Appositive

Appositive

Appositive:

Appositive

What is an Appositive?  (A Noun in Apposition)

When we use two Nouns or Noun Phrases together to refer to the same person or thing in a clause, the second is said to be an Appositive of the first. So the second Noun or Noun Phrase is called an Appositive or a Noun in Apposition.

The word appositive is derived from the Latin phrases ad and positio meaning “near” and “placement.”

 

Examples:

  • Sandesh Reddy, my younger son, is good at painting. (Sandesh Reddy and my younger son refer to the same person)
  • Snehith Reddy, my elder son, is working for Amazon in the US. (Snehith Reddy and my elder son refer to the same person)

 

  • My Physics teacher is an Anglo-Indian. (Predicate Noun)
  • Meet my Physics teacher, the Anglo-Indian. (Appositive Noun or Noun in Apposition)

How  to use the Appositive:

We use the Appositive (or second Noun or Noun Phrase) when it gives extra information which may not be necessary to identify the person or thing. This word or phrase is generally separated by commas in writing. 

 

Examples:

  • Kalam, a great Indian Scientist, contributed much to Space Research.
  • Lata Mangeshkar was awarded the Dadasaheb Phalke Award, India’s highest award in cinema.

Since the second word or phrase is giving only additional information, the order of the Nouns or Noun Phrases can be reversed.

 

Examples:

  • A  great Indian Scientist, Abdul Kalam, contributed much to Space Research.
  • Lata Mangeshkar was awarded India’s highest award in cinema, the Dadasaheb Phalke Award.

 

More Examples:

  • This is Raja Ravi Varma’s beautiful painting, a great piece of art.
  • Rabindranath Tagore, the universal poet, received the Nobel Prize in  English Literature.
  • Jawaharlal Nehru, the first Prime Minister of India, used to spend his pastime in Kashmir.
  • Geoffrey Chaucer, the English poet, is considered the father of modern English Literature.
  • Prakash Baba Amte, an Indian social worker, was awarded the Magsaysay Award.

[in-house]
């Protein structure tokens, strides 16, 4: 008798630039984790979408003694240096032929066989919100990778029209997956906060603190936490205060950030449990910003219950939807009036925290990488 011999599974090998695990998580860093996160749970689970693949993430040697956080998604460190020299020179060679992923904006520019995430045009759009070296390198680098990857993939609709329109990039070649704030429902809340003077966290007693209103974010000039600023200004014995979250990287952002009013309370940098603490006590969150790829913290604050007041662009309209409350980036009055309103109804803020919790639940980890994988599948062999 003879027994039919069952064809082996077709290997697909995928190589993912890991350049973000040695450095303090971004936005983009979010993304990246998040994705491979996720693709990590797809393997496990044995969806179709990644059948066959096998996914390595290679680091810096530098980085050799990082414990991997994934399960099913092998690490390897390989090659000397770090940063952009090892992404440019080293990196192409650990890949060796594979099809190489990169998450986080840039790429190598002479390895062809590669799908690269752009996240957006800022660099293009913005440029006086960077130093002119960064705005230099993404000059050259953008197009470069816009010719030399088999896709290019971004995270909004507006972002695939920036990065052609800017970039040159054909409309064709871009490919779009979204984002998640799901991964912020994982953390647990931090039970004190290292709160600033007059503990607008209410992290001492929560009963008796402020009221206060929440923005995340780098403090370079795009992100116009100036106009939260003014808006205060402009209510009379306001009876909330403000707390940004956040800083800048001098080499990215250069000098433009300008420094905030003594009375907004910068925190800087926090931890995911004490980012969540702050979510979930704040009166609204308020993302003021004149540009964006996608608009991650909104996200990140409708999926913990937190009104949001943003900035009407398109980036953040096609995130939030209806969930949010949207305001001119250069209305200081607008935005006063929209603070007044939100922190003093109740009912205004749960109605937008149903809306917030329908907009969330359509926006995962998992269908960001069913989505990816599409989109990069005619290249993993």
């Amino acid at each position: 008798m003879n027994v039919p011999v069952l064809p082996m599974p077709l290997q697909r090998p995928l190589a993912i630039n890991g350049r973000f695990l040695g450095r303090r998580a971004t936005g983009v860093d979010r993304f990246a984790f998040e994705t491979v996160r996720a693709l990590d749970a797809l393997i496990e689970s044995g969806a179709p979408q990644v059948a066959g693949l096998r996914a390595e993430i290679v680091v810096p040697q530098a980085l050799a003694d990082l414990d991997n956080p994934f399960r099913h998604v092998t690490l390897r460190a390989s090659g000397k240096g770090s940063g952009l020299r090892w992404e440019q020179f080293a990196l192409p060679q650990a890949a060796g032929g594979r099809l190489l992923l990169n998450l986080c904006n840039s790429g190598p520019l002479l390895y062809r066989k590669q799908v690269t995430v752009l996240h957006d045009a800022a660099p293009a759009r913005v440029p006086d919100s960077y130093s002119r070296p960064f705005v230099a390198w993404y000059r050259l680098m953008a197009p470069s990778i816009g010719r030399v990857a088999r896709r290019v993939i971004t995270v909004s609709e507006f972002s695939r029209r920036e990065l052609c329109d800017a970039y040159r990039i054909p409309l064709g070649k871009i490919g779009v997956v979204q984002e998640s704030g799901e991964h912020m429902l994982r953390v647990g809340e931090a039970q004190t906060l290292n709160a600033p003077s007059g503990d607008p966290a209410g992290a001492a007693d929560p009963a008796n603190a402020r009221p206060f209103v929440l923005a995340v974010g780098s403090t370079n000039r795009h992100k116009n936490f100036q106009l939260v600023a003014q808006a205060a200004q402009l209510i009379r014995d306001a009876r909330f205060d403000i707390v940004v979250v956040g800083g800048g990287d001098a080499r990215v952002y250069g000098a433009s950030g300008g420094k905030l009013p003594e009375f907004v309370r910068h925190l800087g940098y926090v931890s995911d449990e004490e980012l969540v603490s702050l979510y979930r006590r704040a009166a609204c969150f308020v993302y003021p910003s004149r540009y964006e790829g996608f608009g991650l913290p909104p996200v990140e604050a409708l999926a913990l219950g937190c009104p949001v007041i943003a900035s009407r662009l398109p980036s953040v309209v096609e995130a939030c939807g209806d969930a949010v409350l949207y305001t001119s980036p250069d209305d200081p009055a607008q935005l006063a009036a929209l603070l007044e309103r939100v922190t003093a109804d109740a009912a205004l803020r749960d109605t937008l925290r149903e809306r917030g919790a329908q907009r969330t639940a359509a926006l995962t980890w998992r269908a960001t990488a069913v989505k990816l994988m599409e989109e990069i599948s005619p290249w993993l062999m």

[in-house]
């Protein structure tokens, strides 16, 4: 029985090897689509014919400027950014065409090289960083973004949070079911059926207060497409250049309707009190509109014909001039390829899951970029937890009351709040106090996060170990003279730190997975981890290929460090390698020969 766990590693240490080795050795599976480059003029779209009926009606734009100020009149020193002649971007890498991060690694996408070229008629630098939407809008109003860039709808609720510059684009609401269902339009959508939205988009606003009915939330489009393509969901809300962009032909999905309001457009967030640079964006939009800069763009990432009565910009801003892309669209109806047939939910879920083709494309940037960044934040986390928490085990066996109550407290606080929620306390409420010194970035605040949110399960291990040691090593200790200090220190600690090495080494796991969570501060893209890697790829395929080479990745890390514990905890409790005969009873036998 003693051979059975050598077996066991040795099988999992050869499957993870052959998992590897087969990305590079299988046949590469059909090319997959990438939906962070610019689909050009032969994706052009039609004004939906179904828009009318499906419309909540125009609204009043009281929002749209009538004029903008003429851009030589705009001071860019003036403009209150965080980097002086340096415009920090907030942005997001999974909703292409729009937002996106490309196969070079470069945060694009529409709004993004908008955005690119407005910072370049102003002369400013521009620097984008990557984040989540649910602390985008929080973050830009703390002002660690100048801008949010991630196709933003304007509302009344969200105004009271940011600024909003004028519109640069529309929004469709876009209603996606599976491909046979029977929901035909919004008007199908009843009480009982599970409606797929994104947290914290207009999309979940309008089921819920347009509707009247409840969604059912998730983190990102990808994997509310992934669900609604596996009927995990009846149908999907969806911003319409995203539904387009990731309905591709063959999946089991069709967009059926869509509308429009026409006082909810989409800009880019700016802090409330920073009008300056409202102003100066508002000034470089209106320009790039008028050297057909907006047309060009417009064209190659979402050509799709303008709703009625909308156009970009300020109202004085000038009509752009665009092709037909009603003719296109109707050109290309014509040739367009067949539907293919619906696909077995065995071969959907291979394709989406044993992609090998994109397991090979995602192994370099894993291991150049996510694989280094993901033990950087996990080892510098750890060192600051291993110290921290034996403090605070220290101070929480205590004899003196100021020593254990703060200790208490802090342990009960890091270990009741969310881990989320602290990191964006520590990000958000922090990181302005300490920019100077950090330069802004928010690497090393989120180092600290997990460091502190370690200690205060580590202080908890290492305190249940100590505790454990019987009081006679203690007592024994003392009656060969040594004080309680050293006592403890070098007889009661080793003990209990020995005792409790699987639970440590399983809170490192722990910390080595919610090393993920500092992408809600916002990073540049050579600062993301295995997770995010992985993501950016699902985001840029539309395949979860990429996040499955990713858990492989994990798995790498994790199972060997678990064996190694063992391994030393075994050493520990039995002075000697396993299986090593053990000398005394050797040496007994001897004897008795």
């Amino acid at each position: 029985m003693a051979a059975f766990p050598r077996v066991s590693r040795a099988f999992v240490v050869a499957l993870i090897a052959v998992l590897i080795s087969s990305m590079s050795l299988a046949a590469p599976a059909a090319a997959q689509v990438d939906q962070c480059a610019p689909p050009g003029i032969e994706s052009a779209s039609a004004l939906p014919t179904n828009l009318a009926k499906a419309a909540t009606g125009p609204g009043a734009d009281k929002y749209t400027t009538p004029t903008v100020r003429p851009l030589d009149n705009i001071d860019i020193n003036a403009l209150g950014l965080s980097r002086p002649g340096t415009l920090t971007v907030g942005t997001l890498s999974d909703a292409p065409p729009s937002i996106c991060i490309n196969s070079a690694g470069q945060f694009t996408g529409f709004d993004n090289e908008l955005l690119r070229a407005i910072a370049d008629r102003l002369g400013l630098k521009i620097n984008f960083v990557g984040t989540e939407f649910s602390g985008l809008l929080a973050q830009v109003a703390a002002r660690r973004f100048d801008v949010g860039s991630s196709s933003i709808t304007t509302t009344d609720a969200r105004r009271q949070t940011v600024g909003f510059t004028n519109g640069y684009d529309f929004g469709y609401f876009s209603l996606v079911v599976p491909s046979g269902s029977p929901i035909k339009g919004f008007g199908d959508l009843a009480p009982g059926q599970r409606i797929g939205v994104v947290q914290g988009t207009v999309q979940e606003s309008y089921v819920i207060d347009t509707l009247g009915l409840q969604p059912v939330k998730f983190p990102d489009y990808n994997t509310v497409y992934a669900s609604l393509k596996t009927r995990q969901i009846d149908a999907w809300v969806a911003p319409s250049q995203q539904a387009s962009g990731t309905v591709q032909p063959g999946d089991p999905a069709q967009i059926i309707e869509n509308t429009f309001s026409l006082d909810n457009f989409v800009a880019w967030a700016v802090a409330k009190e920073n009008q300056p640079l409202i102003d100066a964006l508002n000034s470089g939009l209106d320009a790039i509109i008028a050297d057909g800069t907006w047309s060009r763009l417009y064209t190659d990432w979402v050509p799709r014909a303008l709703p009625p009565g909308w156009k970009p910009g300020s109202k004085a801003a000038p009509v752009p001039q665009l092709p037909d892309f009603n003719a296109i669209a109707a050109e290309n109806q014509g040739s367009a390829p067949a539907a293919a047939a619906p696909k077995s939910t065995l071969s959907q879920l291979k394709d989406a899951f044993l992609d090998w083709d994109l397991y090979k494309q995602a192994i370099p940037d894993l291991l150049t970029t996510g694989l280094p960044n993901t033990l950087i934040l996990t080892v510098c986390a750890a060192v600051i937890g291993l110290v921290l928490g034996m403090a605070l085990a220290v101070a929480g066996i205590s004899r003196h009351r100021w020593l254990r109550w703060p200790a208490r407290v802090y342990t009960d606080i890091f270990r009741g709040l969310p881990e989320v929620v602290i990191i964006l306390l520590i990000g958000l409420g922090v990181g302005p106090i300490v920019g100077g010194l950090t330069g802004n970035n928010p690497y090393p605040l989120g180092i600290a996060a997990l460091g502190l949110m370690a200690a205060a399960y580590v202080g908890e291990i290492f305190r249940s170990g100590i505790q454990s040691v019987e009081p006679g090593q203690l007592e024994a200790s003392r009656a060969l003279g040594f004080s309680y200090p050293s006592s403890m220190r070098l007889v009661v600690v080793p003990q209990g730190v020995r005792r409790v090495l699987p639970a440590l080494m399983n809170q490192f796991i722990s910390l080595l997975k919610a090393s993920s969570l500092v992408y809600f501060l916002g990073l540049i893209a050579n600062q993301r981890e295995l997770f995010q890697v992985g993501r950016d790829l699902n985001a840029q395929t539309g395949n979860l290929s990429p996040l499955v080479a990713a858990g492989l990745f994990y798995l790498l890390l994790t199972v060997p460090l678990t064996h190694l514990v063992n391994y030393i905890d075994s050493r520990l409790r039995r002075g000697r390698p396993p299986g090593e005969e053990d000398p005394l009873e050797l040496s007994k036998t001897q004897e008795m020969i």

• Subhas Chandra Bose, an Indian nationalist,  is best known for his patriotism.
  • B.K.S. Iyengar, the founder of Iyengar Yoga, was considered one of the foremost yoga teachers in the world.
  • Homi Bhabha, the father of the Indian nuclear programme, was awarded the Adams Prize and Padma Bhushan.

 

Types of Appositives:

There are two types of appositives.  They are called essential and nonessential appositives. 

 

Nonessential:

Nonessential appositives are also called nonrestrictive. Most of the appositives in English are of this type.  Even without these nouns or noun phrases (nonessential appositives), the sentences would be clear in meaning. These nonessential appositives are generally separated by commas in a sentence.

 

Examples:

  • My brother, Mr. Rajiv, is going to establish a pharma company.
  • Our school principal, Mr. Raghunath, has received many awards.

 

Essential:

Essential appositives are also called restrictive appositives. As the name itself suggests, this type of nouns or noun phrase is essential for a sentence to give us a clear meaning.  Here we would not use any commas to separate this part.

 

Examples:

  • The film The Titanic received many Oscar Awards.
  • The character Sherlock Holmes has been created by Arthur Conan Doyle.